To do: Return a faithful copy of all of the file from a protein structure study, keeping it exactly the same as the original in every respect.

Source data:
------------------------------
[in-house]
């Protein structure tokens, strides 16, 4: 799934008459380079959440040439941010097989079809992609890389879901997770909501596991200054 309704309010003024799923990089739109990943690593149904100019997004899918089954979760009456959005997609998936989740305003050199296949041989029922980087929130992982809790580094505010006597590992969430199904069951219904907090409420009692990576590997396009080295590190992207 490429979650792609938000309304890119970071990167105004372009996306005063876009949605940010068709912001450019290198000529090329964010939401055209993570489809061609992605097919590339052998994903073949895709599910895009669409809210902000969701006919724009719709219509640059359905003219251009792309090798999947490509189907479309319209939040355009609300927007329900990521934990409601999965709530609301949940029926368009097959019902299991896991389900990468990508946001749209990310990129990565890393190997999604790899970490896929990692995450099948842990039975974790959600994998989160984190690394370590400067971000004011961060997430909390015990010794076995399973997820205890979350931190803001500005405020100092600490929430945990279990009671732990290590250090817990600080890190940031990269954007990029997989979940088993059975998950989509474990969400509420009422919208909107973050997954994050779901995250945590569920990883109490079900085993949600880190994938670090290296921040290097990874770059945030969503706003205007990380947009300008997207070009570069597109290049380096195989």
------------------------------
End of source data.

[in-house]
């Protein structure tokens, strides 16, 4: 799934008459380079959440040439941010097989079809992609890389879901997770909501596991200054 309704309010003024799923990089739109990943690593149904100019997004899918089954979760009456959005997609998936989740305003050199296949041989029922980087929130992982809790580094505010006597590992969430199904069951219904907090409420009692990576590997396009080295590190992207 490429979650792609938000309304890119970071990167105004372009996306005063876009949605940010068709912001450019290198000529090329964010939401055209993570489809061609992605097919590339052998994903073949895709599910895009669409809210902000969701006919724009719709219509640059359905003219251009792309090798999947490509189907479309319209939040355009609300927007329900990521934990409601999965709530609301949940029926368009097959019902299991896991389900990468990508946001749209990310990129990565890393190997999604790899970490896929990692995450099948842990039975974790959600994998989160984190690394370590400067971000004011961060997430909390015990010794076995399973997820205890979350931190803001500005405020100092600490929430945990279990009671732990290590250090817990600080890190940031990269954007990029997989979940088993059975998950989509474990969400509420009422919208909107973050997954994050779901995250945590569920990883109490079900085993949600880190994938670090290296921040290097990874770059945030969503706003205007990380947009300008997207070009570069597109290049380096195989």